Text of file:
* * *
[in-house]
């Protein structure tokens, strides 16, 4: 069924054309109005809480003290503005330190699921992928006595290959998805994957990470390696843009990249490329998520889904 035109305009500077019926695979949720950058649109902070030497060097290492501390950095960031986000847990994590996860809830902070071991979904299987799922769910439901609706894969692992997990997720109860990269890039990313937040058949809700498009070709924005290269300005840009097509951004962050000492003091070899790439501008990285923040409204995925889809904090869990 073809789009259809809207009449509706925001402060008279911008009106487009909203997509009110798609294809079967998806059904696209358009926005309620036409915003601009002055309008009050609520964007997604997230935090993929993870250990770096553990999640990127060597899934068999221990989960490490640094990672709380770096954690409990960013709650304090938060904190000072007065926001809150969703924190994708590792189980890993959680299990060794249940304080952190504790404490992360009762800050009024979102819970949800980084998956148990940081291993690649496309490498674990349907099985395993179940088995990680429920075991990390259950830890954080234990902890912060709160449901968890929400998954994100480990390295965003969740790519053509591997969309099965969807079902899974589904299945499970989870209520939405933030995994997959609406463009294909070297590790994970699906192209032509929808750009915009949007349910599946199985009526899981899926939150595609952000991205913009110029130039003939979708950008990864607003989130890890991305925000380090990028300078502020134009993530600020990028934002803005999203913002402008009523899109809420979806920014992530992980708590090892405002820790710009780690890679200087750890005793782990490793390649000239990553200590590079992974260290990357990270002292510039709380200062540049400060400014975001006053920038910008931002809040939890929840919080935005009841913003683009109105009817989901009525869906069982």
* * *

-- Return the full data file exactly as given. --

[in-house]
């Protein structure tokens, strides 16, 4: 069924054309109005809480003290503005330190699921992928006595290959998805994957990470390696843009990249490329998520889904 035109305009500077019926695979949720950058649109902070030497060097290492501390950095960031986000847990994590996860809830902070071991979904299987799922769910439901609706894969692992997990997720109860990269890039990313937040058949809700498009070709924005290269300005840009097509951004962050000492003091070899790439501008990285923040409204995925889809904090869990 073809789009259809809207009449509706925001402060008279911008009106487009909203997509009110798609294809079967998806059904696209358009926005309620036409915003601009002055309008009050609520964007997604997230935090993929993870250990770096553990999640990127060597899934068999221990989960490490640094990672709380770096954690409990960013709650304090938060904190000072007065926001809150969703924190994708590792189980890993959680299990060794249940304080952190504790404490992360009762800050009024979102819970949800980084998956148990940081291993690649496309490498674990349907099985395993179940088995990680429920075991990390259950830890954080234990902890912060709160449901968890929400998954994100480990390295965003969740790519053509591997969309099965969807079902899974589904299945499970989870209520939405933030995994997959609406463009294909070297590790994970699906192209032509929808750009915009949007349910599946199985009526899981899926939150595609952000991205913009110029130039003939979708950008990864607003989130890890991305925000380090990028300078502020134009993530600020990028934002803005999203913002402008009523899109809420979806920014992530992980708590090892405002820790710009780690890679200087750890005793782990490793390649000239990553200590590079992974260290990357990270002292510039709380200062540049400060400014975001006053920038910008931002809040939890929840919080935005009841913003683009109105009817989901009525869906069982």